There’s another piece of metro fiber infrastructure that may be on the block out there, at least if yesterday’s transaction between Quanta Services and Dycom Industries is any indication. Quanta is selling its telecommunications subsidiaries for $275M in cash to Dycom, which specializes in telecommunications contracting and related services.
The transaction will allow Quanta to ‘further focus on [the] electric power & pipeline infrastructure markets’. Note the word ‘further’ because they still have one segment that has nothing to do with that: the fiber-optic licensing division that the metro fiber industry knows as Sunesys. If Quanta is looking to tighten its focus on the energy business, then its fiber assets and network operations could be next. This last non-energy piece represents about 1.5% of Quanta’s revenue, and likely isn’t core anymore if they sold the complementary telecommunications contracting and construction business is gone.
While they have some lit services too, Sunesys mostly operates at the dark fiber and conduit level, underlying the infrastructure operated by many other fiber networks. For instance, they have a huge position in Philadelphia and the surrounding region, and most every other competitive operator with a substantial metro footprint there leases heavily from them. They also have a big presence in Pittsburgh, California, New Jersey, Chicago, and Atlanta, as well as some scattered E-rate projects elsewhere.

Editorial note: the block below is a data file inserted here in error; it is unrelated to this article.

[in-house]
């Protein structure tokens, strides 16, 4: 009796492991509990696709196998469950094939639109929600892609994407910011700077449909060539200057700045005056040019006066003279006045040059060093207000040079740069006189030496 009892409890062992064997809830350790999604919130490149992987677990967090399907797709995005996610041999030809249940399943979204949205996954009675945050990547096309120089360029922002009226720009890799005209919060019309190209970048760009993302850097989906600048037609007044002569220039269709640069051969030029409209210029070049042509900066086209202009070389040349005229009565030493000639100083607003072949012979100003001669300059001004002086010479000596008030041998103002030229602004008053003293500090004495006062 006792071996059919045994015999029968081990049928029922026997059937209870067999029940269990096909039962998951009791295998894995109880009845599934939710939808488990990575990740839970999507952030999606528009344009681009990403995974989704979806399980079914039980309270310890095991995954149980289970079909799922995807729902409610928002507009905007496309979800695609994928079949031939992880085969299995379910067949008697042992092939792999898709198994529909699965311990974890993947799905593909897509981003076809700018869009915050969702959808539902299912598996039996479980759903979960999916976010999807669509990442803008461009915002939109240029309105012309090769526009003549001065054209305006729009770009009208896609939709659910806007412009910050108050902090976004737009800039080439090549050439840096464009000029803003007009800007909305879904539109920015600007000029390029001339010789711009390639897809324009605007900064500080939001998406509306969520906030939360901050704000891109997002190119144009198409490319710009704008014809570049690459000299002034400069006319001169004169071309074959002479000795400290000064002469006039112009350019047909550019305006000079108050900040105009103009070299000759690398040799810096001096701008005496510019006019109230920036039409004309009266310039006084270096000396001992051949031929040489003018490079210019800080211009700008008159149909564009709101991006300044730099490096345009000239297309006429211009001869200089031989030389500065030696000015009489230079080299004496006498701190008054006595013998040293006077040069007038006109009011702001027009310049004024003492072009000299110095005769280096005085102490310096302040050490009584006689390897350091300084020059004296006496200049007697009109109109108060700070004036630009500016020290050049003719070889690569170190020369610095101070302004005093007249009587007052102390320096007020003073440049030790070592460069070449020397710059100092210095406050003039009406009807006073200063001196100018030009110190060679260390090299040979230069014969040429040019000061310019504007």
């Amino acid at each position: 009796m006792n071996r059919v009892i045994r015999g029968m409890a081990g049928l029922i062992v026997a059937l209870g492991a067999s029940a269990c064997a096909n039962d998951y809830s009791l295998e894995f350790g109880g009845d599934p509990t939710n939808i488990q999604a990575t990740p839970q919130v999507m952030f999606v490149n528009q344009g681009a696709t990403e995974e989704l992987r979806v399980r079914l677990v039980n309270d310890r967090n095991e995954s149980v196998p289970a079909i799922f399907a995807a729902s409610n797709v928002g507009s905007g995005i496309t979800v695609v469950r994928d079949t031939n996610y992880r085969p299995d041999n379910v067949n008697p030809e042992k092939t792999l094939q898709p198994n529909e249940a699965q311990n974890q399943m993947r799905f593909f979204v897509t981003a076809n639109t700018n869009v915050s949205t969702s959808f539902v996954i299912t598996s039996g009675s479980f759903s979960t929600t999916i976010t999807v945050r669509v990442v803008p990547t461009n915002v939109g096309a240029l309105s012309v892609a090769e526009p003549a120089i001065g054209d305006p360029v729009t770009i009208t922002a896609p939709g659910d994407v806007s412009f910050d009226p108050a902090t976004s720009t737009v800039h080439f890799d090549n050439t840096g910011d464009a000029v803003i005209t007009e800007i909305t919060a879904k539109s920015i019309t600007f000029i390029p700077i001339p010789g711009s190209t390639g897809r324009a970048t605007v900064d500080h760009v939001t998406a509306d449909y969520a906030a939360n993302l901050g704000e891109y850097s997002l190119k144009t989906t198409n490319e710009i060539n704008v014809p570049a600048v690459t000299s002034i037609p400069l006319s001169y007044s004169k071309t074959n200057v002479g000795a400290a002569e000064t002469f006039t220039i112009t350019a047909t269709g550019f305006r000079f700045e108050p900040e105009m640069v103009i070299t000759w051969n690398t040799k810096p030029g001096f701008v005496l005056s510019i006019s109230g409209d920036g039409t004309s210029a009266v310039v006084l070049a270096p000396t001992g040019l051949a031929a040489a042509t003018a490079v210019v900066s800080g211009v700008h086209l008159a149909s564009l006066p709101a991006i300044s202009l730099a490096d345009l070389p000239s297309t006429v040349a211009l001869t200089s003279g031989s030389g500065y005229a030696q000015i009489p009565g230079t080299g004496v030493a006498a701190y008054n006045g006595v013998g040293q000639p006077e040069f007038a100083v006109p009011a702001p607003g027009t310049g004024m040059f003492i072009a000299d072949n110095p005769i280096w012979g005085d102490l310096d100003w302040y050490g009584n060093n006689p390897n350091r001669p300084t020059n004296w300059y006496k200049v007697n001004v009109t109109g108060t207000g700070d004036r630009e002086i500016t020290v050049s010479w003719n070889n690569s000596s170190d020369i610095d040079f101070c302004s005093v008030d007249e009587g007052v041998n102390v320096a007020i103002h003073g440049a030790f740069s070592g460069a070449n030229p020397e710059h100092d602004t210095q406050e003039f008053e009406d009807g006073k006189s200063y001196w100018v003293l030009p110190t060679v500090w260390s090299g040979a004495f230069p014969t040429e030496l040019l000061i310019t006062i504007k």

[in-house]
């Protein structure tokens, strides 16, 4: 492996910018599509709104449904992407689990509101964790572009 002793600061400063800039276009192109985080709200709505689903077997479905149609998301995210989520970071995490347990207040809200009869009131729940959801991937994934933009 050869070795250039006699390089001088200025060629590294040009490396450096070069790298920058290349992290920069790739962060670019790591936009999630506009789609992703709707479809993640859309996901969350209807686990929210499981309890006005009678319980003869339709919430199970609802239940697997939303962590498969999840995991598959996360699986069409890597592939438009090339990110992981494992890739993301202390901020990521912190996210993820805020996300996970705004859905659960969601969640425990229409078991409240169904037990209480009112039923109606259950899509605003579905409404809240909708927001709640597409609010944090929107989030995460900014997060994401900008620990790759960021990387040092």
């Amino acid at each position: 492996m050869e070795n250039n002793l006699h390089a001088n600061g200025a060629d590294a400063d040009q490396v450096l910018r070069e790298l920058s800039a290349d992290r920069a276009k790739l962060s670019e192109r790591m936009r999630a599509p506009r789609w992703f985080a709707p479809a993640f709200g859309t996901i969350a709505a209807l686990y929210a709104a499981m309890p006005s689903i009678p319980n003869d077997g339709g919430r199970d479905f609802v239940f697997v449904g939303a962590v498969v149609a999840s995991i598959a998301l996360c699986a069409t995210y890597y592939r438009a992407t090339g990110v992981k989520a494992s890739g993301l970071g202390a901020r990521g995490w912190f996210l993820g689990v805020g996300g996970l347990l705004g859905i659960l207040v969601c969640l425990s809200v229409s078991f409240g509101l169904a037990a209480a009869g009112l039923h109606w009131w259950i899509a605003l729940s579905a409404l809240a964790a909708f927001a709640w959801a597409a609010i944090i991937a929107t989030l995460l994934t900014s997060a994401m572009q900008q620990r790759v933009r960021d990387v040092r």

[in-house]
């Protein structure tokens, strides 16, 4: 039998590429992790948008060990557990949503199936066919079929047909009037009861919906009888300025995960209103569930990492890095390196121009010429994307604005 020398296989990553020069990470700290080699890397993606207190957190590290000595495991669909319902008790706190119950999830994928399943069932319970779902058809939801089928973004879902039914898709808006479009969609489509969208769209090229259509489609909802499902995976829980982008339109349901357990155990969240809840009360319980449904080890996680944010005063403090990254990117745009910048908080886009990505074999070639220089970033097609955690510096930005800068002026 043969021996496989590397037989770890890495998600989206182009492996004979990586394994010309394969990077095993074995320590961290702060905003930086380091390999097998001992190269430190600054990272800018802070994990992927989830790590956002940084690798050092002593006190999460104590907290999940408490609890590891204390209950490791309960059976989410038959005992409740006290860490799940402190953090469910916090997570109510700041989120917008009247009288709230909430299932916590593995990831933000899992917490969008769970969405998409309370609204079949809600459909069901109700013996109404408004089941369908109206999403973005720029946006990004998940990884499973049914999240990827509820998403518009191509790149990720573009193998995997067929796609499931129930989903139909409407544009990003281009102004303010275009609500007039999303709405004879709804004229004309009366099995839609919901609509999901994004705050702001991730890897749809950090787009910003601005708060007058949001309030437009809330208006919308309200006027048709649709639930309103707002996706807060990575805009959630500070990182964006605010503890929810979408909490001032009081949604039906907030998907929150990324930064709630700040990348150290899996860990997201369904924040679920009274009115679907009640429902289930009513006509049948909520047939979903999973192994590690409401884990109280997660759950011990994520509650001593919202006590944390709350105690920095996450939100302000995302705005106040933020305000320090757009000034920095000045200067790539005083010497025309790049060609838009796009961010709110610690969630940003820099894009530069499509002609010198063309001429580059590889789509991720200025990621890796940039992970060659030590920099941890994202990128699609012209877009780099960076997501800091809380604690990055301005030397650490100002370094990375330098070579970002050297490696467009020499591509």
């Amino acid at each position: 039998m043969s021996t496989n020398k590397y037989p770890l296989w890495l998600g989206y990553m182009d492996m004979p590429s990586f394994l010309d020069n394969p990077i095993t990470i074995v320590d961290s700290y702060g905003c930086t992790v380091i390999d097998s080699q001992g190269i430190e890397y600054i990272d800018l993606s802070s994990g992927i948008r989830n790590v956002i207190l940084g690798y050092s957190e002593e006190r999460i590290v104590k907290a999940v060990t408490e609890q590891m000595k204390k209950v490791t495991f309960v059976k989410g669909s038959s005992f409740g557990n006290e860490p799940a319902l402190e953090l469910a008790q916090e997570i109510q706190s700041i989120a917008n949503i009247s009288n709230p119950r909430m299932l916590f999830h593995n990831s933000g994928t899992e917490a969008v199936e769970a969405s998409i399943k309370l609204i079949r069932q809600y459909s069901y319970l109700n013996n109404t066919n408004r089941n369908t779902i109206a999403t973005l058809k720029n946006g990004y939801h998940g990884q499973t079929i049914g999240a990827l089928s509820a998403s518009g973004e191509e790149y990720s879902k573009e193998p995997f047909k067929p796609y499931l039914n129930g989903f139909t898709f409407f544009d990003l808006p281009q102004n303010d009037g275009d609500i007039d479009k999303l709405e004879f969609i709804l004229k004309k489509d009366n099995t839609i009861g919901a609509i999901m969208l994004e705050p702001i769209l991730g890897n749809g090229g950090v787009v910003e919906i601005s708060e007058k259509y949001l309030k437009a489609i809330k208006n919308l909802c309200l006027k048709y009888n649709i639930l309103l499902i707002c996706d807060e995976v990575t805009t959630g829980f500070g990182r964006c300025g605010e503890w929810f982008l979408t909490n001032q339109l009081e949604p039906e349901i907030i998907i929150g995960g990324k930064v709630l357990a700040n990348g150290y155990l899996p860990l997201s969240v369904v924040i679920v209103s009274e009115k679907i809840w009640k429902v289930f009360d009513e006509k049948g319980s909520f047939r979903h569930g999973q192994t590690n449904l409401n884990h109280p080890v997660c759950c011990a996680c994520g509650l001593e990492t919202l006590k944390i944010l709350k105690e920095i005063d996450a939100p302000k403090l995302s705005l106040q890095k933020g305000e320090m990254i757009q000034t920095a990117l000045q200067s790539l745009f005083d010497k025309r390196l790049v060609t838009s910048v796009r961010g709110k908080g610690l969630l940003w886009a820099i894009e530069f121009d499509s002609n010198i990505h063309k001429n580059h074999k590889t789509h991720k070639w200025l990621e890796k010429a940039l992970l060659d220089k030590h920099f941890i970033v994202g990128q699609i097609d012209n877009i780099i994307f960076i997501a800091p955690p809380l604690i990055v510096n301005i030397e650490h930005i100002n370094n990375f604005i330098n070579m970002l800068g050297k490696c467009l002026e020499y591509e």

So if Sunesys is for sale, who might be the buyer? You’d have to say Zayo would be first in line, even though they’re surely still busy with their other purchases right now. One big benefit of Zayo’s purchase of First Communications is that will bring some of its leased assets in PA under its own banner. I’ll give you one guess who else Zayo is leasing a lot from in eastern PA – one of their deepest markets. Additionally, Zayo specializes in taking this sort of geographically disparate but highly focused, primarily dark asset and expanding its scope to attack a wider range of lit opportunities.
But other private equity might step up instead. ABRY’s Sidera Networks, for instance, would fit well with the Northeastern and Midwestern assets, and their move southward through Virginia would benefit from an Atlanta presence. Or Quanta might just choose to spin it off as-is, with or without an outside capital infusion (e.g. the Dukenet path) to give it legs while keeping a stake in the division’s future.
Other strategic buyers seem less likely. Level 3 hasn’t been looking too hard for more US metro fiber at high multiples, XO and Icahn don’t play at this level of infrastructure, nor do Windstream or CenturyLink outside their home turf, and tw telecom would surely prefer something less wholesale-oriented.
If you haven't already, please take our Reader Survey! Just 3 questions to help us better understand who is reading Telecom Ramblings so we can serve you better!Categories: Mergers and Acquisitions · Metro fiber